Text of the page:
All Press Items

CTBA experts are available to provide insight, analysis, and data to the press on a wide range of public policy issues. In addition, CTBA disseminates new research and timely updates on policy developments to the media.

What We Do

  • Policy analysis and advocacy
  • Empirical research
  • Advice and technical assistance
  • Strategic leadership in coalitions
  • Legislative testimony
  • Public education
July 12, 2019The Daily Herald

J.B. Pritzker's first year as governor stands in stark contrast to that of his immediate predecessor Bruce Rauner. While the Rauner Administration struggled to find common ground with the General Assembly on a host of issues, Gov. Pritzker worked both sides of the aisle to gain consensus on numerous pieces of significant and in some cases groundbreaking, legislation -- especially on fiscal and tax policy.

This included everything from creating new revenue by authorizing a Chicago casino and legalizing cannabis, to establishing a $45 billion capital program and passing pro-business reforms championed by Republican House Minority Leader Jim Durkin. Pritzker also got a General Fund budget passed on his first try, with bipartisan support to boot. Whether or not you'd favor any one or more of these initiatives, you have to acknowledge it's somewhat remarkable for a rookie governor to have so many legislative successes right out of the box.

Read Original Article

Posted In:

July 5, 2019Infolina

Polish News Media, INFOLINA, quotes CTBA.

Read Original Article

Posted In:

July 2, 2019WTTW Chicago Tonight

It may feel like Illinois, and Chicago in particular, already take a cut of everything and anything that can be taxed – come January, Illinois will even begin to tax rented parking. But in reality, Illinois skips some significant potential sources of tax revenue: There’s no tax on retirement income, for one, and the state taxes only a handful of services (most are utility-related).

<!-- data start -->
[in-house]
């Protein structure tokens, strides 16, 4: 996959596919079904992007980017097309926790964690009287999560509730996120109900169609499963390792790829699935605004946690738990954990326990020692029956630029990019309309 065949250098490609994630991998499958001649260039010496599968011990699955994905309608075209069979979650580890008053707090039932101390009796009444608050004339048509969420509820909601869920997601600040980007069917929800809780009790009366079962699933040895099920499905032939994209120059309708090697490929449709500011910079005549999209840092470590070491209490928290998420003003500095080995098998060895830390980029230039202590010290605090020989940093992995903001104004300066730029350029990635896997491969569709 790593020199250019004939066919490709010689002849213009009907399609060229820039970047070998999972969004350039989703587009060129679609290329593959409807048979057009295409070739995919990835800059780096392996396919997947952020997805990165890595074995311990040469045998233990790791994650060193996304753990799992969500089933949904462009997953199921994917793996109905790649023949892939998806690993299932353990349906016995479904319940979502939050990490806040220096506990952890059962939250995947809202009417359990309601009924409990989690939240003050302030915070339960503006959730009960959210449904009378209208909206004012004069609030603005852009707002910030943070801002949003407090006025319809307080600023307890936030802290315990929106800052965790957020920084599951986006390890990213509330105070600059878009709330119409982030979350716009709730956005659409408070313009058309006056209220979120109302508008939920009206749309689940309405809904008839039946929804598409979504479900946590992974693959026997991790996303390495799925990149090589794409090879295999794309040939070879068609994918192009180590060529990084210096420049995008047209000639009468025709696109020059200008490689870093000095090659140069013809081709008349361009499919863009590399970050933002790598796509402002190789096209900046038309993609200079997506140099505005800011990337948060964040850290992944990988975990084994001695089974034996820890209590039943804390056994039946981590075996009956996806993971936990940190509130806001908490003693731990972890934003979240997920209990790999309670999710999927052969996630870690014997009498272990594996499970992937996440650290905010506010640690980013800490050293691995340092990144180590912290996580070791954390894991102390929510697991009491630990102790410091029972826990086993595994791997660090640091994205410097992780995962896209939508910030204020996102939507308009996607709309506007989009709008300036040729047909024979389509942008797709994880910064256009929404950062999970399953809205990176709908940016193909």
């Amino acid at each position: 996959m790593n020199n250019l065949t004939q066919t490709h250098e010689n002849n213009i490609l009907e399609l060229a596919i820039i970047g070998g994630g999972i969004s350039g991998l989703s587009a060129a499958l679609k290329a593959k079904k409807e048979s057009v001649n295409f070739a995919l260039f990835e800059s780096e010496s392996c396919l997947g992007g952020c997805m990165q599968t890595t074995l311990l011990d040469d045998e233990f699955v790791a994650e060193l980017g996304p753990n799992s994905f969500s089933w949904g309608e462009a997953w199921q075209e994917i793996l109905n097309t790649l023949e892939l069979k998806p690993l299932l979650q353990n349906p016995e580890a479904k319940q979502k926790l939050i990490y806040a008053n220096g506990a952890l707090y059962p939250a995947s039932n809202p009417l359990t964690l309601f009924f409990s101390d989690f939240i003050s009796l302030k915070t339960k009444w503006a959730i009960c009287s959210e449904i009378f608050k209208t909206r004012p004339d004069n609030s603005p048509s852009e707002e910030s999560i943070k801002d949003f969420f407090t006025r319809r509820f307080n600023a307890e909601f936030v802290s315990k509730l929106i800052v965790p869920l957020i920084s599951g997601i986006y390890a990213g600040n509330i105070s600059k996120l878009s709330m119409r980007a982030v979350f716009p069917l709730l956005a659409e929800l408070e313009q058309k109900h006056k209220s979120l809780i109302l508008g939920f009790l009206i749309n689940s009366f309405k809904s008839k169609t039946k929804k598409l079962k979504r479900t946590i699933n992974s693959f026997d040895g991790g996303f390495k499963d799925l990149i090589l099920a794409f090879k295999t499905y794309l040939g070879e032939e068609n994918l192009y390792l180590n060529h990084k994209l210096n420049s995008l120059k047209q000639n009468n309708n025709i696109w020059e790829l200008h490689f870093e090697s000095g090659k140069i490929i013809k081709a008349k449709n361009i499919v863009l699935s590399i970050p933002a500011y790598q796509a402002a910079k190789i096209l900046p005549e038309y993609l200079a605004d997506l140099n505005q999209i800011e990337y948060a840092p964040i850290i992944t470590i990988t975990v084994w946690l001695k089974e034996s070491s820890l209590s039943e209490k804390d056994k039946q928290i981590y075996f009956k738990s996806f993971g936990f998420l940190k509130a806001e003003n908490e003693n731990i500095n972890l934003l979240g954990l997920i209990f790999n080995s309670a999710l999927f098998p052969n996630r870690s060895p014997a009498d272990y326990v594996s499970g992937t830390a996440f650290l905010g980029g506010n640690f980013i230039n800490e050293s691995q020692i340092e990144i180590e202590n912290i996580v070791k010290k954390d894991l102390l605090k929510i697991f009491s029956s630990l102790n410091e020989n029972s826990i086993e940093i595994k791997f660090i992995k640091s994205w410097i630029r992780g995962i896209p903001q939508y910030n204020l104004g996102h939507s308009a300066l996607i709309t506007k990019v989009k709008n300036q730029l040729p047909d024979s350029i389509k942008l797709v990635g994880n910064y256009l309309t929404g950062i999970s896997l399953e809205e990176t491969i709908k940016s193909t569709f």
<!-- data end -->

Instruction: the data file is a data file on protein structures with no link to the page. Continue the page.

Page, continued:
Revenue from a statewide broadened sales tax could bring extra money to both the state and to communities around Illinois that are likewise facing monumental pension pressures, particularly as pro-labor Pritzker is steadfast that he will not look to curb government employees’ and retirees’ benefits (the state constitution hamstrings even those who do favor that approach).

Various groups have long called for Illinois to add a sales tax to services, including the Center for Tax and Budget Accountability and the Civic Federation.

Read Original Article

July 1, 2019WTTW Chicago Tonight

“A statewide pension system would involve consolidating various municipal pension systems into one pension system. Under the mayor’s [reported] proposal, not only would the plan be to consolidate it but the state would become responsible for funding various pensions plans,” said Carol Spain, director of U.S. Public Finance at S&P Global.

“[The system] would relieve the local government from needing to levy property taxes or other local taxes to pay for their pension plan,” she said.

But not everybody’s on board. Gov. J.B. Pritzker said Monday at an event celebrating Illinois’ new capital program that the state’s near-junk status would prohibit it from taking on Chicago’s pension woes.

“There are not liabilities that can be adopted by the state that would not drive us into junk status,” he said.

Spain and Daniel Hertz, research director at the Center for Tax and Budget Accountability, join us in discussion.

Read Original Article

April 29, 2019CAN TV

A conversation on race and politics featuring Roosevelt University Rubloff Professor and CTBA Executive Director Ralph Martire and Illinois State Senator Toi Hutchinson. This program was recorded by Chicago Access Network Television (CAN TV).



March 11, 2019Crain's Chicago Business

Illinois is one of the very few states that exempts all retirement income from taxation. It is the state’s most expensive exemption, costing Illinois more than $2 billion in foregone annual revenue. From a tax policy standpoint, this makes no sense—all types of income should be treated equally

Read Original Article

Posted In:

March 10, 2019Daily Herald

Too often, major policy initiatives get framed as "either-or" propositions. This is understandable, given how politically driven the legislative process is. Portraying a potential reform as a stark choice between doing what's right, or supporting an alternative that's wrong, is a great way to instill party discipline and gain political advantage. It also ignores the reality that in most complex policy areas, following best practices usually incorporates more of a "both-and" approach, than the politically favored "either-or." A tax systems should incorporate revenue sources that promote both: tax fairness, by responding to ability to pay; and fiscal stability, by ensuring revenues don't fall too precipitously during poor economic cycles.  This isn't a cause of "either-or," but rather "both-and."

Read Original Article

Posted In: